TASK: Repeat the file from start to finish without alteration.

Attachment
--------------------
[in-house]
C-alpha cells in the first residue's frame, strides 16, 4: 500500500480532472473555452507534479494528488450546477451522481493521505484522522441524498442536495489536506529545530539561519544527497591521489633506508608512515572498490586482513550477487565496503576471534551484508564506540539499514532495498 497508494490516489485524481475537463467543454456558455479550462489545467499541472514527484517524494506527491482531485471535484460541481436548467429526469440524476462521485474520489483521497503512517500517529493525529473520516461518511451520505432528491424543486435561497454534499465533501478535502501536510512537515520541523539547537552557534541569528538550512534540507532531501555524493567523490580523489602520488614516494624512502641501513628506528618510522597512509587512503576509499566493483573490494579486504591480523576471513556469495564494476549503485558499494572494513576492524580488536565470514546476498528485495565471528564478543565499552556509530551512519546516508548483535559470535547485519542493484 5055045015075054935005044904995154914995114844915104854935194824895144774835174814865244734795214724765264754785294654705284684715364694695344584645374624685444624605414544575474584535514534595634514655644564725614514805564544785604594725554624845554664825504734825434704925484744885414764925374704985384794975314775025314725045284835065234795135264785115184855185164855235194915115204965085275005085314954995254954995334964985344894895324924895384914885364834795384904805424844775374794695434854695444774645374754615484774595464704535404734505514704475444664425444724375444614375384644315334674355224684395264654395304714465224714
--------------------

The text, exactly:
[in-house]
C-alpha cells in the first residue's frame, strides 16, 4: 500500500480532472473555452507534479494528488450546477451522481493521505484522522441524498442536495489536506529545530539561519544527497591521489633506508608512515572498490586482513550477487565496503576471534551484508564506540539499514532495498 497508494490516489485524481475537463467543454456558455479550462489545467499541472514527484517524494506527491482531485471535484460541481436548467429526469440524476462521485474520489483521497503512517500517529493525529473520516461518511451520505432528491424543486435561497454534499465533501478535502501536510512537515520541523539547537552557534541569528538550512534540507532531501555524493567523490580523489602520488614516494624512502641501513628506528618510522597512509587512503576509499566493483573490494579486504591480523576471513556469495564494476549503485558499494572494513576492524580488536565470514546476498528485495565471528564478543565499552556509530551512519546516508548483535559470535547485519542493484 5055045015075054935005044904995154914995114844915104854935194824895144774835174814865244734795214724765264754785294654705284684715364694695344584645374624685444624605414544575474584535514534595634514655644564725614514805564544785604594725554624845554664825504734825434704925484744885414764925374704985384794975314775025314725045284835065234795135264785115184855185164855235194915115204965085275005085314954995254954995334964985344894895324924895384914885364834795384904805424844775374794695434854695444774645374754615484774595464704535404734505514704475444664425444724375444614375384644315334674355224684395264654395304714465224714